Defense Advanced Research Projects AgencyTagged Content List

Transformative Materials

Relating to new or improved properties in materials

Showing 47 results for Materials + Manufacturing RSS
Materials with superior strength, density and resiliency properties are important for the harsh environments in which Department of Defense platforms, weapons and their components operate. Recent scientific advances have opened up new possibilities for material design in the ultrahigh pressure regime (up to three million times higher than atmospheric pressure). Materials formed under ultrahigh pressure, known as extended solids, exhibit dramatic changes in physical, mechanical and functional properties and may offer significant improvements to armor, electronics, propulsion and munitions systems in any aerospace, ground or naval platform.
Next-generation intelligent systems supporting Department of Defense (DoD) applications like artificial intelligence, autonomous vehicles, shared spectrum communication, electronic warfare, and radar require processing efficiency that is orders of magnitude beyond what is available through current commercial electronics. Reaching the performance levels required by these DoD applications however will require developing highly complex system-on-chip (SoC) platforms that leverage the most advanced integrated circuit technologies.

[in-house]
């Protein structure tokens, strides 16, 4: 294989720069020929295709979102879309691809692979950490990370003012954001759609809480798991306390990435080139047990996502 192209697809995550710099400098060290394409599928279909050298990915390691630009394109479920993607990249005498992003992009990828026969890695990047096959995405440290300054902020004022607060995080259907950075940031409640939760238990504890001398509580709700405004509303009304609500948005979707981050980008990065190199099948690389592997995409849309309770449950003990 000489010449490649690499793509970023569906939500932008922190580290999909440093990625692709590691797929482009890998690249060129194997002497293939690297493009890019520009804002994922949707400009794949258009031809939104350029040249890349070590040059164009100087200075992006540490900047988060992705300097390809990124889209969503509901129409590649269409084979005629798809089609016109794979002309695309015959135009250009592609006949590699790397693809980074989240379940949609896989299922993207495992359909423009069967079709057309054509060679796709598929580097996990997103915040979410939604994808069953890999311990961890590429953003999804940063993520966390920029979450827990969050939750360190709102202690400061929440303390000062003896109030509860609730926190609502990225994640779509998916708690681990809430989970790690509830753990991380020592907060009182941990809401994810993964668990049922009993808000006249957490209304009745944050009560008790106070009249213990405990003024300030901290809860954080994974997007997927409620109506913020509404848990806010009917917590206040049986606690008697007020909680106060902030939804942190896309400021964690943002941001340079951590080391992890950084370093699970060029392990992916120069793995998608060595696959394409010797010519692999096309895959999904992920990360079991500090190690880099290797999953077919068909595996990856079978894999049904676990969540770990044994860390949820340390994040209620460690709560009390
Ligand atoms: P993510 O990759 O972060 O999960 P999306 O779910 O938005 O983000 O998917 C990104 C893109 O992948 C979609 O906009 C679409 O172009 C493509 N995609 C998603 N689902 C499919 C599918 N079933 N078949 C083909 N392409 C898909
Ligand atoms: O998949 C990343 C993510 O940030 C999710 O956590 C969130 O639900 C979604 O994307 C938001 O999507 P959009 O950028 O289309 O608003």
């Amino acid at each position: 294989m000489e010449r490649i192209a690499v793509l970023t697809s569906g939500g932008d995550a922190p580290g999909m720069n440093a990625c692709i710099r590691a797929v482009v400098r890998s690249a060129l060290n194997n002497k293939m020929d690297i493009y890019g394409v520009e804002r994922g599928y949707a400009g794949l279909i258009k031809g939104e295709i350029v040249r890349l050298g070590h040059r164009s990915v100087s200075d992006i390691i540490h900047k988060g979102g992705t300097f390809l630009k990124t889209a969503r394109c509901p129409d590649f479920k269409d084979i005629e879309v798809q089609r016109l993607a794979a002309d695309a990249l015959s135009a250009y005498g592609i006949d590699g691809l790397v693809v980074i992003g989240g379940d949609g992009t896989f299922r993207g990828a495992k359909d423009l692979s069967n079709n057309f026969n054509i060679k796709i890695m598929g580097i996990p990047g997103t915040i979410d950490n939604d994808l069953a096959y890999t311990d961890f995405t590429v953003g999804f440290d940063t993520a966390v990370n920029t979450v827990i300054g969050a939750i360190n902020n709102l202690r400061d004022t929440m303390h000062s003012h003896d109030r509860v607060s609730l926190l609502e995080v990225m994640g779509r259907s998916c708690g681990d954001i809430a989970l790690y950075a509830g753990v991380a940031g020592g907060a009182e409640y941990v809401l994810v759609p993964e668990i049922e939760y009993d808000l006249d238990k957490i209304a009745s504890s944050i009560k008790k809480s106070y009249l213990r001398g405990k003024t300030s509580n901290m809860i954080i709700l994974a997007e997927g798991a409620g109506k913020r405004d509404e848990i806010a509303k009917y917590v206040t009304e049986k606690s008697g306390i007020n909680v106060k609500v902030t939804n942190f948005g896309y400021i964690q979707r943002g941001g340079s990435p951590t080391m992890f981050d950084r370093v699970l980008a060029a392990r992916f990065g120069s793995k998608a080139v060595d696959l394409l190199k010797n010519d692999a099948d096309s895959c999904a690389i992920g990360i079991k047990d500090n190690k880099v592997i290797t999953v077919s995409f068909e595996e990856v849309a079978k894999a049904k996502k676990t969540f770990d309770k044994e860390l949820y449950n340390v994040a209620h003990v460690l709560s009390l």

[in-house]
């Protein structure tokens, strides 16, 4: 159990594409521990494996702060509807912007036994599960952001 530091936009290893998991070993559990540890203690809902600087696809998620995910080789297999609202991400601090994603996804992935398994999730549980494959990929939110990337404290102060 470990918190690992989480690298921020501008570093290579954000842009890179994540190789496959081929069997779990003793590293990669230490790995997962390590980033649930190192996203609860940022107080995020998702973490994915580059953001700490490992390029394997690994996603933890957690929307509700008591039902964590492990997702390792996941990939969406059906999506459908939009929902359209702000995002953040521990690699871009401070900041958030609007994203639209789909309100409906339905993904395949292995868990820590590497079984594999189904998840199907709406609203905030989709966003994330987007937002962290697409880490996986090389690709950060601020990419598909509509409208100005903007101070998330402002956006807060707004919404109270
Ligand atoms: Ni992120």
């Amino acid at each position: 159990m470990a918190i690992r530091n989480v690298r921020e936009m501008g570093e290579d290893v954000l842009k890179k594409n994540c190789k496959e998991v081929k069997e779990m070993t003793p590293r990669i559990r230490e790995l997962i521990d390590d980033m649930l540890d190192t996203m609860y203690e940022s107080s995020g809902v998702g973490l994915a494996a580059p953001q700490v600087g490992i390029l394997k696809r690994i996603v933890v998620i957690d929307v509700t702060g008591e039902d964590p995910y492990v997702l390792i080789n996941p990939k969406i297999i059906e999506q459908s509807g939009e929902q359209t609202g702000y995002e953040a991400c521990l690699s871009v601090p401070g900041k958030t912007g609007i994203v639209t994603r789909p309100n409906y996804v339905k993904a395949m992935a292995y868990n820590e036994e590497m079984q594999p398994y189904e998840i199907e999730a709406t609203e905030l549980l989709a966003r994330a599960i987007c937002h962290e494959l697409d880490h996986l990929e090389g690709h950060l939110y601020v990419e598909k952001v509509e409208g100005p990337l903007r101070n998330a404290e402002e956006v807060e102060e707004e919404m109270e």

Due to engineering limitations and cost constraints, the dynamics of the electronic industry are continually changing. Commercial companies increasingly recognize the need to differentiate their products through research in areas other than device scaling, such as new circuit architectures and computing algorithms.
A substantial portion of the Department of Defense (DoD) budget is spent on training personnel to maintain highly complex electromechanical systems, often in austere environments where long logistical supply chains challenge the ability to obtain spare parts in a timely manner. Today’s DoD deploys some machine shops and other fabrication capabilities in-theater, but these facilities provide only a small fraction of needed components. This is largely due to limited access to the adaptive manufacturing technology and comprehensive design expertise necessary for in-theater manufacturing.
The Materials Architectures and Characterization for Hypersonics (MACH) program aims to develop and demonstrate new materials architectures for sharp, shape-stable, cooled leading edges for hypersonic vehicles. The program will investigate innovative approaches that enable revolutionary advances in the materials, design and implementation of shape-stable, high heat flux capable leading edge systems.